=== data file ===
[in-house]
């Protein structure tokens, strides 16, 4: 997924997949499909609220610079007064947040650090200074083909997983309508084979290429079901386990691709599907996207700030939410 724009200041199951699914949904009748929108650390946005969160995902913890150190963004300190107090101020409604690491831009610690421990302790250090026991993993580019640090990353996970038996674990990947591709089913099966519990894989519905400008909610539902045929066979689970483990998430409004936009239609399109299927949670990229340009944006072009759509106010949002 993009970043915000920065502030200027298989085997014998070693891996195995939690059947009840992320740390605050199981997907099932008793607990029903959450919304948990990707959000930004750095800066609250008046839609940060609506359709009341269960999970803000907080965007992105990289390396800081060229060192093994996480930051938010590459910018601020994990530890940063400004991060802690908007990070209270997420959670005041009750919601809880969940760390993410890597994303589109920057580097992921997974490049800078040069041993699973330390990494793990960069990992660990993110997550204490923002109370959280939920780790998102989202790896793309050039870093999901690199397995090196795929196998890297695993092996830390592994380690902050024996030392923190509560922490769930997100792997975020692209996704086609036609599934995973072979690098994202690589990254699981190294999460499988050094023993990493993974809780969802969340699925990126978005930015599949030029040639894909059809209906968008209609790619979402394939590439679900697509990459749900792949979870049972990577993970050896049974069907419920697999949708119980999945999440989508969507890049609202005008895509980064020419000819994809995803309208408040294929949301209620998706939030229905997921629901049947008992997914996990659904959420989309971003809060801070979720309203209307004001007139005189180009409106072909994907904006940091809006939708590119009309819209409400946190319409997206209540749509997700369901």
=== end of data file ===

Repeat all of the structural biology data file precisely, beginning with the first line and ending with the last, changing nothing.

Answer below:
[in-house]
């Protein structure tokens, strides 16, 4: 997924997949499909609220610079007064947040650090200074083909997983309508084979290429079901386990691709599907996207700030939410 724009200041199951699914949904009748929108650390946005969160995902913890150190963004300190107090101020409604690491831009610690421990302790250090026991993993580019640090990353996970038996674990990947591709089913099966519990894989519905400008909610539902045929066979689970483990998430409004936009239609399109299927949670990229340009944006072009759509106010949002 993009970043915000920065502030200027298989085997014998070693891996195995939690059947009840992320740390605050199981997907099932008793607990029903959450919304948990990707959000930004750095800066609250008046839609940060609506359709009341269960999970803000907080965007992105990289390396800081060229060192093994996480930051938010590459910018601020994990530890940063400004991060802690908007990070209270997420959670005041009750919601809880969940760390993410890597994303589109920057580097992921997974490049800078040069041993699973330390990494793990960069990992660990993110997550204490923002109370959280939920780790998102989202790896793309050039870093999901690199397995090196795929196998890297695993092996830390592994380690902050024996030392923190509560922490769930997100792997975020692209996704086609036609599934995973072979690098994202690589990254699981190294999460499988050094023993990493993974809780969802969340699925990126978005930015599949030029040639894909059809209906968008209609790619979402394939590439679900697509990459749900792949979870049972990577993970050896049974069907419920697999949708119980999945999440989508969507890049609202005008895509980064020419000819994809995803309208408040294929949301209620998706939030229905997921629901049947008992997914996990659904959420989309971003809060801070979720309203209307004001007139005189180009409106072909994907904006940091809006939708590119009309819209409400946190319409997206209540749509997700369901």